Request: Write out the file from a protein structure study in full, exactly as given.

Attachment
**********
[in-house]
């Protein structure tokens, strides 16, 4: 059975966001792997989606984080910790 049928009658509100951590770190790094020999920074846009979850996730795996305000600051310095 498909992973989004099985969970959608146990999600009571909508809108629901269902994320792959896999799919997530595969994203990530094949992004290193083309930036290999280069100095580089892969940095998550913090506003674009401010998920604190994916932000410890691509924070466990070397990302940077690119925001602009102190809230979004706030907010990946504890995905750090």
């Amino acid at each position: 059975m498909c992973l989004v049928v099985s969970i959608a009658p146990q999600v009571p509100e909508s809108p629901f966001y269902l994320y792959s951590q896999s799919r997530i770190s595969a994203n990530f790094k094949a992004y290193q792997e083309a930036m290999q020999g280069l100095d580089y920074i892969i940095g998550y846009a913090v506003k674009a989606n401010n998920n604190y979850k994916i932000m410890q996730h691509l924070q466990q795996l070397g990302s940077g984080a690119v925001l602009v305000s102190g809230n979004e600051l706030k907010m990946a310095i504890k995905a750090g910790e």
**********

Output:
[in-house]
């Protein structure tokens, strides 16, 4: 059975966001792997989606984080910790 049928009658509100951590770190790094020999920074846009979850996730795996305000600051310095 498909992973989004099985969970959608146990999600009571909508809108629901269902994320792959896999799919997530595969994203990530094949992004290193083309930036290999280069100095580089892969940095998550913090506003674009401010998920604190994916932000410890691509924070466990070397990302940077690119925001602009102190809230979004706030907010990946504890995905750090």
């Amino acid at each position: 059975m498909c992973l989004v049928v099985s969970i959608a009658p146990q999600v009571p509100e909508s809108p629901f966001y269902l994320y792959s951590q896999s799919r997530i770190s595969a994203n990530f790094k094949a992004y290193q792997e083309a930036m290999q020999g280069l100095d580089y920074i892969i940095g998550y846009a913090v506003k674009a989606n401010n998920n604190y979850k994916i932000m410890q996730h691509l924070q466990q795996l070397g990302s940077g984080a690119v925001l602009v305000s102190g809230n979004e600051l706030k907010m990946a310095i504890k995905a750090g910790e």